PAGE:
Trump wants to believe that the latest values ​​after ABC can be dismissed as his 2016 poll was inaccurate. There is only one problem: he is wrong.

The latest poll following ABC's pre-November 2016 election found that Hillary Clinton had the support of 47 percent of likely voters, compared to 43 percent for Trump. This is not far from the extreme difference of Clinton's victory in the popular vote, which was 48 to 46 percent. In fact, the final clinical point in this latest poll "did not reach statistical significance, given that the 2.5% margin of the sample error poll is related to the support of each candidate," as the publication noted in its registration at the time . And one of the factors working for Trump, which the Post also noted, is that he's making progress in a number of battlefield states.

The post did not respond to a request for comment about Trump's accusation that they manipulated their 2016 polls after Trump's lawyers protested, "but the timeline of their trials indicates that it can be predicted that the lead role of Clinton has expanded since the Access Hollywood tape was released in early October 2016, only to narrow steadily as WikiLeaks waste and FBI Director James Comi's letter to Congress investigating the emails shook her campaign.

It was hard to get over says Trump will lose people's votes as he wins the electoral college, but the fact remains that although the post-ABV polls did not show Trump's support by about 3 percentage points, he tied Clinton's support to a point and correctly predicts the winner in the popular vote The poll that Trump now describes as "inaccurate" certainly left open the possibility that he would eventually prevail.

In short, Trump is trying to rewrite history.

Trump is also probably mistaken in his internal polls

After indigning on Tuesday, Trump countered Post-ABC's allegedly erroneous poll with his own internal poll, which he says "looks great, the best so far!" [19659027] But we learned earlier this summer that the denial of Trump's poll even extends to those conducted by his campaign. In June, Trump's campaign leaked to the media, showing him that he was lagging behind Democratic leader Joe Biden in key battleground states such as Pennsylvania, Wisconsin, and Michigan. Trump's reaction was to stick his head in the sand.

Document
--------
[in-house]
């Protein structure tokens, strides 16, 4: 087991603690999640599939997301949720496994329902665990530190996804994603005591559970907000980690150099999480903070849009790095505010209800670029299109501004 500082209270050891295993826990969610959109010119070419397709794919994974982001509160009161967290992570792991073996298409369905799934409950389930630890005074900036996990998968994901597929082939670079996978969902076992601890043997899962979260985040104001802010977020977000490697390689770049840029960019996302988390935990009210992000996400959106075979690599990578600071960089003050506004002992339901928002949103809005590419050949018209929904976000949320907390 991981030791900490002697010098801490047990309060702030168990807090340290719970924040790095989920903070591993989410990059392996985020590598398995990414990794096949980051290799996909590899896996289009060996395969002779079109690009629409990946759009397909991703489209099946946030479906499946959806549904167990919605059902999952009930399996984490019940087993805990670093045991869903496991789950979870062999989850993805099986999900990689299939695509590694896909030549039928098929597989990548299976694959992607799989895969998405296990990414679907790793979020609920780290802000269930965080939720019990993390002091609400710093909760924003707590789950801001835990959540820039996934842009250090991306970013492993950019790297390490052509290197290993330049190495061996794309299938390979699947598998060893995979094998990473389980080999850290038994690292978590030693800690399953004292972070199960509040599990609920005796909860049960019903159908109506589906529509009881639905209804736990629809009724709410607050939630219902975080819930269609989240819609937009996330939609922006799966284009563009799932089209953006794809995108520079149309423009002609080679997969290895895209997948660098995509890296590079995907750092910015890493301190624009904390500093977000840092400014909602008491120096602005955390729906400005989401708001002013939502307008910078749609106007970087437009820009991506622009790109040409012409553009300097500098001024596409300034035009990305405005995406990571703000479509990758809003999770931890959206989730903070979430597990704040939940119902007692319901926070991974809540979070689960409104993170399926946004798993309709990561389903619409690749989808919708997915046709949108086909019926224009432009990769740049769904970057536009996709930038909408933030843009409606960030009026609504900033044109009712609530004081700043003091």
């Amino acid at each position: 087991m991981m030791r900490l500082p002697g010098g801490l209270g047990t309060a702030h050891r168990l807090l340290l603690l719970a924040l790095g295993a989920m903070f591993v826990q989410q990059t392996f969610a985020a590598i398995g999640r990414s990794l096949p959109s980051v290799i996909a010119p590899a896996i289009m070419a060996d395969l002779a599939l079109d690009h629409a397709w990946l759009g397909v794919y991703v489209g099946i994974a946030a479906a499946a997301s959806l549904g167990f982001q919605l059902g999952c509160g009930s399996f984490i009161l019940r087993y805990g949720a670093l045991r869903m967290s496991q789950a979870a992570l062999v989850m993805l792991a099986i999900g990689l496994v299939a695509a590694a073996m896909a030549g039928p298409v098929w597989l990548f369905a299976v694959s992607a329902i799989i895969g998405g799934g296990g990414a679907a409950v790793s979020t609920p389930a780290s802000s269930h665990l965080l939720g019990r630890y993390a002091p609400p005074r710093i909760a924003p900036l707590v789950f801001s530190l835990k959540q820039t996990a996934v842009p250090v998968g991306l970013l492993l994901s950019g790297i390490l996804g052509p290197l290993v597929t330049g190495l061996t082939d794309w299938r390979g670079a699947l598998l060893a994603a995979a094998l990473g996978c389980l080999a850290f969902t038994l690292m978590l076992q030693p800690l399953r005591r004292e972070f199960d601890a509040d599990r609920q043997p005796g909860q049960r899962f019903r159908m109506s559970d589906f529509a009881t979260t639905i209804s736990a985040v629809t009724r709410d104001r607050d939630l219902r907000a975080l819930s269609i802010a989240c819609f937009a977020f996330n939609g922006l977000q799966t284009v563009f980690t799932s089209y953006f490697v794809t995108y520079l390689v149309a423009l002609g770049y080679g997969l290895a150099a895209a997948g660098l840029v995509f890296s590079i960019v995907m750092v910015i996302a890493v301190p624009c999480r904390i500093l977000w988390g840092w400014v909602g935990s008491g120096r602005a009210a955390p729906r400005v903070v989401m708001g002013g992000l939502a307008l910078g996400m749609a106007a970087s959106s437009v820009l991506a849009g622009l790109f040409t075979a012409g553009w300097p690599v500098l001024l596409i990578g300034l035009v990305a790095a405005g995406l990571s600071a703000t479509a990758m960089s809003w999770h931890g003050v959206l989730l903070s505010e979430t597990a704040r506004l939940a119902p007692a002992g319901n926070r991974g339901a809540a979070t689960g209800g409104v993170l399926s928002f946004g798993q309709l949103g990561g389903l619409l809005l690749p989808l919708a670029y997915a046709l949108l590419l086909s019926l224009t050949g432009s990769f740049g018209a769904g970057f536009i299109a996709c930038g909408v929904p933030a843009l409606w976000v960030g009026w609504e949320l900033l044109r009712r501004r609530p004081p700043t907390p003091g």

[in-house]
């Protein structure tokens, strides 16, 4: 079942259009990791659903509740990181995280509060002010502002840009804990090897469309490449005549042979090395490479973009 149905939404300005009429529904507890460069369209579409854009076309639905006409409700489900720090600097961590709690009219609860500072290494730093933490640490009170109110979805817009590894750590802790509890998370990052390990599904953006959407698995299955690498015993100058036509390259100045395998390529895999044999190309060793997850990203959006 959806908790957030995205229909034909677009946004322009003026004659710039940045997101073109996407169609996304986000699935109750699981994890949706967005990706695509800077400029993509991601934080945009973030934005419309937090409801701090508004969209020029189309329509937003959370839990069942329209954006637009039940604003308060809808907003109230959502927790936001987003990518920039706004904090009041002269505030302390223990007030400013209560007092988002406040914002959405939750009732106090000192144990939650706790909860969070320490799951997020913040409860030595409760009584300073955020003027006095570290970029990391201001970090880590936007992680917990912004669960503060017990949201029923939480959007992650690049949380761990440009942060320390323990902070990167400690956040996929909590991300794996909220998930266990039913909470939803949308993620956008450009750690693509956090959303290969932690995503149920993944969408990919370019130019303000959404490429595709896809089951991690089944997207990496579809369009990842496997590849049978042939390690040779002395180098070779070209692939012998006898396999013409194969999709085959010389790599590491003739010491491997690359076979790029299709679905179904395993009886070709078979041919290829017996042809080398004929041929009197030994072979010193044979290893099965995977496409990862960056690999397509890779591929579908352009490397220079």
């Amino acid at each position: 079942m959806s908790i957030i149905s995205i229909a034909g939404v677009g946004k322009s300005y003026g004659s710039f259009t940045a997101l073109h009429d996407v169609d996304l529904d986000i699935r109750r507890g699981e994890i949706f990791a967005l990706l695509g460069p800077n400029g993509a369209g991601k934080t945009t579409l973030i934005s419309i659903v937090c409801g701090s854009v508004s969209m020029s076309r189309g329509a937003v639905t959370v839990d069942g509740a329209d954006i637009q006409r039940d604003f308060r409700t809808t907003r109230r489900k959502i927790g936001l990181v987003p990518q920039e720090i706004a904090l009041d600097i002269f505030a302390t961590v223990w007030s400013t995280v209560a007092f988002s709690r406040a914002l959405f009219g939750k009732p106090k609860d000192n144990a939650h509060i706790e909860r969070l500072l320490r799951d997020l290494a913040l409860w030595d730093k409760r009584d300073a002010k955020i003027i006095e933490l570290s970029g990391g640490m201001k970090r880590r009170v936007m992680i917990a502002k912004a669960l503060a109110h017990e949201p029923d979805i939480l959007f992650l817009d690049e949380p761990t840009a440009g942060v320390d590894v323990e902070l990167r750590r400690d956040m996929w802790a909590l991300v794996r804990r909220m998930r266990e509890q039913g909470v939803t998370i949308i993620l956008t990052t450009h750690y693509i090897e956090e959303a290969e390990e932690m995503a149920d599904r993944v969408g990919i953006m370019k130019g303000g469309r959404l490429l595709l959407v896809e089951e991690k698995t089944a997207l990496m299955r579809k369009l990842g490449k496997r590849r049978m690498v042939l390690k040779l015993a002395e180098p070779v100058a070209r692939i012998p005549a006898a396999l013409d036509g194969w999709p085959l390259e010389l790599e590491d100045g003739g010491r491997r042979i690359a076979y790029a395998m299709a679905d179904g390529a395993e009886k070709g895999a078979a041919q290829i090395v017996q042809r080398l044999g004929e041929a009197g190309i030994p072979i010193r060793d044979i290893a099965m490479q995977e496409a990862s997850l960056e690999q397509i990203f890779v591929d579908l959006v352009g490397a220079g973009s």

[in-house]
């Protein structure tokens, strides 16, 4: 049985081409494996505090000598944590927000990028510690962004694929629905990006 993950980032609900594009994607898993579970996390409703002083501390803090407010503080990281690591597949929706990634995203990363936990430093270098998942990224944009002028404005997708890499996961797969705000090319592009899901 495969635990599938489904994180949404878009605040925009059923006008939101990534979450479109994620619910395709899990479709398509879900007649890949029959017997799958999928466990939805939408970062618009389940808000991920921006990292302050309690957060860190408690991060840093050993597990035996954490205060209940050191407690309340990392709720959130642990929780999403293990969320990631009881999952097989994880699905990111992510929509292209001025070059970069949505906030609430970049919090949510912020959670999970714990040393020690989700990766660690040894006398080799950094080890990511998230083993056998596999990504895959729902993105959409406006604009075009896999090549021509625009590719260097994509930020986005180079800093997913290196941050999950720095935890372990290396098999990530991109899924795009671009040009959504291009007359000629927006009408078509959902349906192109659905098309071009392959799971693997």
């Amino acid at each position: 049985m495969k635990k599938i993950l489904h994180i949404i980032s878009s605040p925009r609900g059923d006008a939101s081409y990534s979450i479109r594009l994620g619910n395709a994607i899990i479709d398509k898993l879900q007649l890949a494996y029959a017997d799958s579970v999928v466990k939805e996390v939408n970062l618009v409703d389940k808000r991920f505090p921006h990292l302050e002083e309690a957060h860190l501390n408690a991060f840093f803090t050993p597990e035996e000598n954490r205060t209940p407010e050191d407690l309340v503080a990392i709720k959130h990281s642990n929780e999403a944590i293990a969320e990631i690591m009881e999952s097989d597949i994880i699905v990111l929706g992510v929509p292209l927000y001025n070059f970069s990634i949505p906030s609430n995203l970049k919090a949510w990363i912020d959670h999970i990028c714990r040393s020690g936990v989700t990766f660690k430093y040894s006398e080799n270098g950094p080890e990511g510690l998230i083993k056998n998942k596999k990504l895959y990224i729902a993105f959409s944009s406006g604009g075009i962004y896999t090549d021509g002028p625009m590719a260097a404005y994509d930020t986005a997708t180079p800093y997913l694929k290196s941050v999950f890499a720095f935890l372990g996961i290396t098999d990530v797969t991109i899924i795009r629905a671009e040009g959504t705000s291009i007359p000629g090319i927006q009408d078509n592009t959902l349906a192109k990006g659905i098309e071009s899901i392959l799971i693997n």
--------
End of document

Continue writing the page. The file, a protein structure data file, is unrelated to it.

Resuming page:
According to Annie Carney and Maggie Haberman of the New York Times after being informed of the "devastating" urn, Trump told his aides to deny him and instead polls showing that he was doing better. In the days that followed, Trump visited a poll of his favorite pollster, Rasmussen, showing a approval rating of a relatively stable 50 percent.

Rasmussen, however, tilts to the right and, according to CNN, is the least accurate pollster of all who cast general polls for congress during the November snap elections. Since then, Trump has been interviewed by Zogby, a source perhaps even less respected by Rasmussen and one that regularly raises his approval rating by about 10 points. Earlier this week, I spoke in detail about how Trump seems to also resort to simply creating poll points in an attempt to increase his popularity.

Trump's denial of polls may delay his day of reading, but it's coming. So far, the unexpected result of the 2016 election gives Trump a pretext to dismiss any major poll he dislikes, but his rationale for it is beyond control. And the notion that Fox News and its own campaign are manipulating polls to look bad for him is absurd.

Surveying is not an exact science, but it has a predictive value, and yet, in what it might make you believe, it is simply not the case that they are all falsified against Trump. And in the end, with his re-election campaign set to start in earnest, Trump denies them at his own peril.

News is moving fast. To stay up-to-date, follow Aaron Rupar on Twitter and read more of Vox's Politics and Policy .